It’s game day here at spalanz.com, and for today’s festive offering, I’m attempting to revive my custom of playing Eldritch Horror! There are still a couple of expansions that haven’t yet made it onto the blog, so today I’m going to investigate The Dreamlands, a big box expansion that first came out back in 2017.
As with both of the previous big box expansions, Mountains of Madness and Under the Pyramids, The Dreamlands comes with a new side board for the main game, featuring locations from HP Lovecraft’s Dream-Cycle stories such as Ulthar and Dylath-Leen. Travel between these boards is, however, much easier than previously seen, as an investigator can either spend 1 clue or test Will -1 while performing a Rest action, and immediately move to the Enchanted Wood location. During set-up, three gates are drawn from the gate stack, ensuring each is for a location not on the Dreamlands board – these locations then receive Dream Portals which also link the boards together. It’s all quite thematic, and depending on where the locations of the Dream Portals are, can make things fairly straightforward to travel back and forth.
The expansion is very much in the vein of more of the same, as we follow the now-established formula for these things, with two new Ancient Ones, about eight new investigators all from the Arkham Files universe, more cards for the base game locations as well as item decks, and then cards for the new board, and in this case an Expedition-style deck called the Dreamquest deck, which functions in the same way as previous iterations by giving you more complex encounters to follow. There are, of course, Prelude cards that allow you to determine how you’re going to use the new content if you like to structure things that way, and there is a small deck of Adventure cards that work with the Dreamlands board if you aren’t using a Dreamlands Ancient One.
For my first game, I went up against Atlach-Nacha, created by Clark Ashton Smith as the spider god who spins a web between Hyperborea and the Dreamlands. I seem to recall always being fairly creeped-out when playing against this Ancient One in Arkham Horror, though that’s likely due to my arachnophobia. Here, Atlach-Nacha feels like a fairly straightforward Ancient One to overcome – it is more than likely down to the Mysteries that I drew, of course, but I didn’t feel like there was a great struggle as I went around the boards. True, only one of the three mysteries that I drew required me to have Research Encounters, so whereas normally I can be a little bit frustrated with the lack of clues spawning and so forth, here it didn’t really come to pass. I was also very lucky with Luke Robinson gaining the friendship of the cat unique asset which grants you five clues, as this happened just when I needed it!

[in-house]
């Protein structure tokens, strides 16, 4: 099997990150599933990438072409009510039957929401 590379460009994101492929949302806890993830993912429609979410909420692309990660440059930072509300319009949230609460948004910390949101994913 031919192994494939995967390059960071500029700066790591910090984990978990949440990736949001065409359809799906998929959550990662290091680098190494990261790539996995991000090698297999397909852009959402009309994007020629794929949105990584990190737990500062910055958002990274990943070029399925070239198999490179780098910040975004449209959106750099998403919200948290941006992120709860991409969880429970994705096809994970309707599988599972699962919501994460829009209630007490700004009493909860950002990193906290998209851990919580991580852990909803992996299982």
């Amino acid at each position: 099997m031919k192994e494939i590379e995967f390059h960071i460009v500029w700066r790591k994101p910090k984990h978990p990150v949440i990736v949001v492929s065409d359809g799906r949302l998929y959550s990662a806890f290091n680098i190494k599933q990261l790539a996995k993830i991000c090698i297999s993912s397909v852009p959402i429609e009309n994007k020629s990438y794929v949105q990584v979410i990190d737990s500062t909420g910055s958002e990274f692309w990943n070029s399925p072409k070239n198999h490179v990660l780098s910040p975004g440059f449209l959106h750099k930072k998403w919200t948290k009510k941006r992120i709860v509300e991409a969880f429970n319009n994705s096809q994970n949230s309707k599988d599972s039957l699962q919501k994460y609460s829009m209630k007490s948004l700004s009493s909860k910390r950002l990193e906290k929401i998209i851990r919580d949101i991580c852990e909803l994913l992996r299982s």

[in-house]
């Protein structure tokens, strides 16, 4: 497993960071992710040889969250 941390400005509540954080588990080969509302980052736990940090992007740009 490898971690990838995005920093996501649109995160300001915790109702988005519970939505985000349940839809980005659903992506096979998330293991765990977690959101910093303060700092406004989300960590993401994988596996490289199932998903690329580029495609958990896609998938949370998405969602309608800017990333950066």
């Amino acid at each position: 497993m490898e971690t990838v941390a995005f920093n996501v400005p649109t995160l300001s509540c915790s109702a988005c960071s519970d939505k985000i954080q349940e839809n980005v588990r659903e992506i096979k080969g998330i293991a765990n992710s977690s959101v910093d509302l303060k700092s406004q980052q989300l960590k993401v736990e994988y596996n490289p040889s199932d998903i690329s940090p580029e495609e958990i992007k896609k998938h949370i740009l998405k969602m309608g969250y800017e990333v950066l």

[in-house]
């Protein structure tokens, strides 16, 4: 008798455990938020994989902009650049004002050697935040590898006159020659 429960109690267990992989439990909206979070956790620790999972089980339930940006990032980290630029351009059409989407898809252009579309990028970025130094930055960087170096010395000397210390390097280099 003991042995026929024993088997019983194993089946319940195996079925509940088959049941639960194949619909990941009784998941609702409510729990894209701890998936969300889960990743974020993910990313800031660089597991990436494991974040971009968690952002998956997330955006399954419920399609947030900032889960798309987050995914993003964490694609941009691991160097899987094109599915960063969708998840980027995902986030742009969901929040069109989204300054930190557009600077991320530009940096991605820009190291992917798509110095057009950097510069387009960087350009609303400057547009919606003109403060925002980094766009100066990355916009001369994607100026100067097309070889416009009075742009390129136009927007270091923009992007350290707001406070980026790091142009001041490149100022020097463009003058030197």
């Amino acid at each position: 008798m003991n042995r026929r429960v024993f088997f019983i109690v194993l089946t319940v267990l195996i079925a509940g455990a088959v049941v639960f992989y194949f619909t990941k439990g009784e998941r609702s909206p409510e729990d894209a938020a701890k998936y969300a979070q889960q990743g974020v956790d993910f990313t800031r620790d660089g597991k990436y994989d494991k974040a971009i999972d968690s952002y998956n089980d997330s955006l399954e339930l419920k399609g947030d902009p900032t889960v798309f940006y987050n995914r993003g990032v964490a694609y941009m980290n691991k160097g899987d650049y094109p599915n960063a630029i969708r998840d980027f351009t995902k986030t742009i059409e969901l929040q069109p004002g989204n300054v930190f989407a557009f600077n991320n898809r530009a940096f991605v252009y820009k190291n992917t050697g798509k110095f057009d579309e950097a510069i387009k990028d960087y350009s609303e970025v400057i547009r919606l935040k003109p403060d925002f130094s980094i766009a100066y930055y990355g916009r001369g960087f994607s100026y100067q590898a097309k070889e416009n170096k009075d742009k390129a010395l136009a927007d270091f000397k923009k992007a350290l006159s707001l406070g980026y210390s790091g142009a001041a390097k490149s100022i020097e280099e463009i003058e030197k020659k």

The second Ancient One included in the box is Hypnos, who I’m fairly sure has been upgraded from simply a Herald (or was he a Guardian?) in Arkham Horror. Hypnos always works with the Dreamlands board, and has some fairly interesting mechanics for advancing his mysteries. He also has three separate decks of special encounters, which is really neat!
However, I feel like neither of these Ancient Ones is particularly nasty.
I don’t mean this to sound in any way disdainful when I say that this expansion gives us more variety without really breaking any of the rules of the base game, because it really isn’t a bad thing. Eldritch Horror has, in many ways, provided nothing but more of the same in each expansion. The Focus mechanic is back from Mountains of Madness, and that is pretty much the only change from the base game. Everything else is self-explanatory once you start playing, and while we get some tweaks on existing concepts (more Conditions that are actually boons, for example), there’s very little to confuse the uninitiated.
The eight investigators included are all familiar faces with new artwork, some of them are quite welcome having been staples from the core set of Arkham Horror, but only now making their appearance here.
There isn’t really a great deal more that can be said, if I’m honest – the expansion provides much of what we’re used to seeing from Eldritch Horror at this point, and continues the trend as we would expect it. The side board is interesting, with some thematic stuff going on to enjoy, and overall any fan of the base game will appreciate this for its strong ties in to the theme of the source material. I don’t think I’d say it is my favourite of the Eldritch Horror expansions, but it does its job well, and that’s all that we can ask!
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